Sometimes quitting is the easiest thing to do once

    the challenge has lost its glamor in tedious

    endurance. But no matter how hopeless our

    situation might be, we can stake our hope on Jesus’

    reputation. In the confusion of this pandemic that

    we are experiencing, do we ask ourselves, where is

    the risen Christ? As Christ reminded the two

    disciples, let’s hold fast onto what the prophets have

    said of him. We will soon realize the holiness of the

    One who has promised to be with us to the end of

    ages.

    In the midst of our fears and frustrations he breaks

    bread with us. As Christ is walking with us in our

    life’s journey, may we each walk with each other and

    encourage each other in our most holy faith. The

    Christ we meet in this gospel story is one that gives

    us the hope that jolts us out of our uncertainty and

    fears. He calms our fears in saying “Peace be with

    you.” (Verse 36) In calming our fears, he offers us

    not just comfort and complacency, but commitment,

    connection, and conviction that he is truly

    resurrected and desires to abide with us. Just like

    David reminds us in

    Psalms 22 and 23, when we

    feel forsaken and our Lord

    seemingly too distant, yet

    he is the abiding shepherd

    that walks with us through

    our darkest valleys.

    God’s love, Pastor Sam Sseba

    So much in our world, in each of our lives day to day, has changed dramatically in recent weeks. We are

    nervous, frightened, confused, and angry, with some

    of us having very understandably high levels of

    anxiety. Many are physically ill, some dying. We are

    told we must stay away from each other, the people

    we care so much about and on whom we depend.

    Where is God in all this? How can this happen to us?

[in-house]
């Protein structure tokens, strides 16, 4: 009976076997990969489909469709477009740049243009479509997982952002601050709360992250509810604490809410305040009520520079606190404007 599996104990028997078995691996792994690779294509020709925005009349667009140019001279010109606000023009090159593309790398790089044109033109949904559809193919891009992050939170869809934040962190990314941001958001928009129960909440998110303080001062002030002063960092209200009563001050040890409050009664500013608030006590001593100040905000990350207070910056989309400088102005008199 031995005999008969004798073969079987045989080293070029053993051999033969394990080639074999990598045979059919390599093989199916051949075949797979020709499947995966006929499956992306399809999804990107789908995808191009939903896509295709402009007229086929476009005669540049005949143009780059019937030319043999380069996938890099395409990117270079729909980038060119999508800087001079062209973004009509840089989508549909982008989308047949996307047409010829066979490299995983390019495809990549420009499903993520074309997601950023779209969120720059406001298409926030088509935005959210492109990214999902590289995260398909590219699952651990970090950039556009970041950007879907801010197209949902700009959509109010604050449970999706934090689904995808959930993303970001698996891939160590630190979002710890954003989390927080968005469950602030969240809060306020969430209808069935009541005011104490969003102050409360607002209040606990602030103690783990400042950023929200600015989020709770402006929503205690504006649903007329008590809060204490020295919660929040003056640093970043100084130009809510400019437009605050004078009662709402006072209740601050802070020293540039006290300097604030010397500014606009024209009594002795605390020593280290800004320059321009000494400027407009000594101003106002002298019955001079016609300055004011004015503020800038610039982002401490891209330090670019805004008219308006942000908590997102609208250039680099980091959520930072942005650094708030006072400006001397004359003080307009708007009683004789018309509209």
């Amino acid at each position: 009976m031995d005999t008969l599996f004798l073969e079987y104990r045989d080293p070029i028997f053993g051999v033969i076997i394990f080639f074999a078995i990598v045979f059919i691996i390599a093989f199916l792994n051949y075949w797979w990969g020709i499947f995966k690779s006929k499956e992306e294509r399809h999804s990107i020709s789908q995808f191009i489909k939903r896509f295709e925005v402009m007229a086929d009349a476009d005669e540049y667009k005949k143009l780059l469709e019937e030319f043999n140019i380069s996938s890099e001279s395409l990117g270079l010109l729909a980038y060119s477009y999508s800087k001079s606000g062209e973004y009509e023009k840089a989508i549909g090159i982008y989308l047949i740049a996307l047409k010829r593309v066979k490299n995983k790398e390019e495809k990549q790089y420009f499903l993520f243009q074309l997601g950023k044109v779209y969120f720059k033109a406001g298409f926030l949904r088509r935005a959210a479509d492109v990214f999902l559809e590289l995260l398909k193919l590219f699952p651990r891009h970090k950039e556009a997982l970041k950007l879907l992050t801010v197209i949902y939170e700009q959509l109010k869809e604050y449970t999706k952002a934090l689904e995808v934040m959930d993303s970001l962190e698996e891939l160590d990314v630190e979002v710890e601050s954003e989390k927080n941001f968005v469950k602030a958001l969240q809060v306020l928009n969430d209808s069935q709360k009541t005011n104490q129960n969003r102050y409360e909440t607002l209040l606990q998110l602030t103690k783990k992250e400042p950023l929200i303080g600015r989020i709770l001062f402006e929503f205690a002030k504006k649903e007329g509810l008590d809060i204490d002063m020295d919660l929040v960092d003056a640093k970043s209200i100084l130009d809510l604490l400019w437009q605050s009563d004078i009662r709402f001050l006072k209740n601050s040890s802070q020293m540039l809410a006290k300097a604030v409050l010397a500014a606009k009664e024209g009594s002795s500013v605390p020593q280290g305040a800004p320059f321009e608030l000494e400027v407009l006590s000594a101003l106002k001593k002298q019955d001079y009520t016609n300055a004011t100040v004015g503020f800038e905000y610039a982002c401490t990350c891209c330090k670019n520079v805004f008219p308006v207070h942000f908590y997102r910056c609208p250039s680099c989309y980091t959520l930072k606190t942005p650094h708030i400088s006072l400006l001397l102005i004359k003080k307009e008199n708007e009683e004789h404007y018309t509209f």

The Coronavirus has taken over the focus of the

    world. Nothing like this has ever been experienced

    by almost any of us before. What do we do? Some

    suggestions:

    • Gratitude (not the right place to start? Maybe

    not? Maybe it is.) - We are watching in this time

    of crisis people by the thousands risking their

    lives to save and care for others. Medical

    personnel, first responders, ordinary neighbors,

    going beyond! These are heroes! Somehow they

    were created with the hearts and skills to do

    incredible deeds. They are in every country and

  • The Publication of Prince of Peace Lutheran Church Banner April 2020 19030 8th Ave S, SeaTac 98148 3 Volume 29 Issue 4

    every village in the world. And, wow, am I

    grateful. Thanks, God, for you and your people.

    • Common sense - be careful. Stay home. Physical

    separation from other people. Wash hands and

    everything you touch. Wash hands and every-

    thing you touch. Wash hands and everything you

    touch. Do all the right things we are taught to do

    by the medical experts, the Governor, etc. This is

    to protect you and to protect everyone else, all of

    us, every one of us. This is no time to bellyache

    "no one can tell me what to do." Grow up. This

    is survival.

    • Community. Take care of each other (as long as

    you do it staying home and separated). Call her,

    call him, call them. Text her, text him, text them.

    Call the people you care about. Then call

    someone you don't know that well. Encourage

    them. They will value it right away, and 10

    minutes later, and next week. Attend worship

    (online, of course, live streaming), knowing others

    of the people you care about are doing it also, at

    the same time. You (we) are together in this.

    Shed a tear that you are not alone. This is being

    together in a most profound way.

    • A Child of God. Remember who you are. You are

    not a smudge, a germ, a bone, a coincidence, an

    accident, a know-it-all. You are God's child, with

    many gifts and talents, loved deeply, and sent a

    savior. You are not alone, will not be abandoned,

    and have purpose and a calling.

    If you pay attention to being a child of God, then the

    First three bullets above are automatically true, are

    automatically happening in

    your life. Go though all the

    above thoughts, slowly,

    carefully. See if it fits for

    you.

    God's love and blessings to

    you, be safe,

    Pastor Tollefson

    PRAYER IN A TIME OF

    CORONAVIRUS

    Our God, and God of all people:

    God of the rich and God of th